Alastair ShipmanTransport Section
Supervised by Dr Arnab Majumdar

Alastair holds a Master’s degree from the University of Oxford and before joining Imperial College worked for three years as an Oil and Gas Engineer, looking at designing oil wells in the North Sea.

Why did you decide to undertake a PhD within the CDT in Sustainable Civil Engineering?

I primarily started the PhD because I was interested in the research area, and having discussed it at the time with my supervisor, I thought I could really enjoy working on it for the full four years.

I also saw the opportunities available in the initial Centre for Doctoral Training lecture series, and the Graduate School, allowing us to form a cohort and giving us training outside our research area.

Tell us about your research.

My research looks at pedestrian dynamics, specifically looking at how people move and act during emergency evacuations. I aim to produce computer models that will mimic this movement, so that we can test out various building designs and crowd management techniques.

I’m specifically looking at how people move during terrorist attacks, which poses a unique set of problems with respect to data gathering and analysis.

What impact do you hope your research will have/what do you hope your research will lead on to?

Pedestrian dynamics is establishing itself as an industry, and a PhD will allow me to either pursue further academic work within the area, or allow me to move into a specific company role.

Does your research involve working with collaborators outside of the Department? If so who and why?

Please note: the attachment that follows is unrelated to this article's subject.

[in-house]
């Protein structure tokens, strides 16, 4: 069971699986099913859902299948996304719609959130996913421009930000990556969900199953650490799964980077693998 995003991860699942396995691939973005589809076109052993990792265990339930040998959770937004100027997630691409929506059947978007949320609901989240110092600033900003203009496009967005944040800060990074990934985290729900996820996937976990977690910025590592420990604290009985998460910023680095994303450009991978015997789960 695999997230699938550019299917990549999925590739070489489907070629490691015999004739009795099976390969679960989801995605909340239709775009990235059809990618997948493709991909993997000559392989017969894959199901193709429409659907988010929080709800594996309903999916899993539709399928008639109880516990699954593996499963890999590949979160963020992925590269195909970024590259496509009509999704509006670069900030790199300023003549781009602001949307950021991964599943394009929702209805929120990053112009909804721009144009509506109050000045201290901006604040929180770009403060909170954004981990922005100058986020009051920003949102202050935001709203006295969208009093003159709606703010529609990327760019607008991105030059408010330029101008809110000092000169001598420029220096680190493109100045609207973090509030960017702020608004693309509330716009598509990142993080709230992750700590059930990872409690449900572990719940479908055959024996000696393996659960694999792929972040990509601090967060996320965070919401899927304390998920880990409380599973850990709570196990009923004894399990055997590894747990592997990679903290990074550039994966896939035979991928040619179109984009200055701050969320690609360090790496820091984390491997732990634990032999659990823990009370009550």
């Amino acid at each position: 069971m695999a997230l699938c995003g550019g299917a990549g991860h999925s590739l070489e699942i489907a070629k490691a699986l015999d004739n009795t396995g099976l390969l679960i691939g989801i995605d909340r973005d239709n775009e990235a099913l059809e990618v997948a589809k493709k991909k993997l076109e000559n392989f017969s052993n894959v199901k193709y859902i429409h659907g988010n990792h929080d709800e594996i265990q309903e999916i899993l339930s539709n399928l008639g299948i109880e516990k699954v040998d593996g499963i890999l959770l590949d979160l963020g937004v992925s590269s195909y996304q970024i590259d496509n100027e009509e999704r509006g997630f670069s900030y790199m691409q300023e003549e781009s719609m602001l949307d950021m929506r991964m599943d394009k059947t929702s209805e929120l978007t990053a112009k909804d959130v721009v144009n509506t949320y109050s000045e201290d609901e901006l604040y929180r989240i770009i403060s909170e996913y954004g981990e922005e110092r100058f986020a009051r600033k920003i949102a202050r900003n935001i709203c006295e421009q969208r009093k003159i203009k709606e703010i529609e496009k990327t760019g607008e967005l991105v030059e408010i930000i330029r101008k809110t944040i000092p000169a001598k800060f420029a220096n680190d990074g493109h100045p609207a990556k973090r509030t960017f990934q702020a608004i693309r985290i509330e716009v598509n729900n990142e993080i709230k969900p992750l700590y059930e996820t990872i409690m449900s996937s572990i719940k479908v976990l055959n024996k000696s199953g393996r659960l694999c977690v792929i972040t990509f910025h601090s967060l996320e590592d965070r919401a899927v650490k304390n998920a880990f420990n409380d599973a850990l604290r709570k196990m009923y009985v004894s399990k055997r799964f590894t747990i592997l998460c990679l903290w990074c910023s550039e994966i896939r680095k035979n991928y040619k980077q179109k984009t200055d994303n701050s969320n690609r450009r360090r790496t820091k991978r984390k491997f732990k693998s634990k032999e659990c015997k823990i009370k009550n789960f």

Absolutely, my work is hugely multidisciplinary, requiring that I look at social sciences, behavioural sciences, computer science, transport engineering, and risk management.

Given this multi-disciplinary nature, I am looking to work with multiple universities and institutions.

What is a typical week working like for you?

The huge advantage of a PhD is that you are in complete control of your schedule. I usually get into the office between 8-9, and leave between 5-6. However, if I have personal errands, then I can work at home, or work different hours.

Outside of the primary research role, I work as a tutor and a Graduate Teaching Assistant (there are invigilation and teaching roles available), which can supplement any PhD stipend.

How have your skills developed, both professional and personal?

A PhD is the best training there is for developing research skills. As this program has the secondary elements of the CDT Lecture Series and Graduate School, there are many opportunities to develop further professional skills and build up a network of colleagues and friends.

All of these combined have contributed toward my engineering chartership application, which I’ll be submitting at the end of the year.

What do you enjoy most about being part of the CDT in the Department?

Probably the best thing about being part of the CDT is the fact that there is a cohort that all start at the same time. People often think about PhDs as lonely pieces of work, and that is sometimes true. However, it is massively improved when you can walk around the department and know people from several different year groups in different areas of research.

What advice you would give someone considering joining the CDT?

It is crucial to ensure that you enjoy the subject enough to study it for four years, as there will be periods when you lose motivation. Also, it is just as important to understand whether you can afford to live in London on a reduced income, as you don’t want finances to be the reason you can’t complete your studies!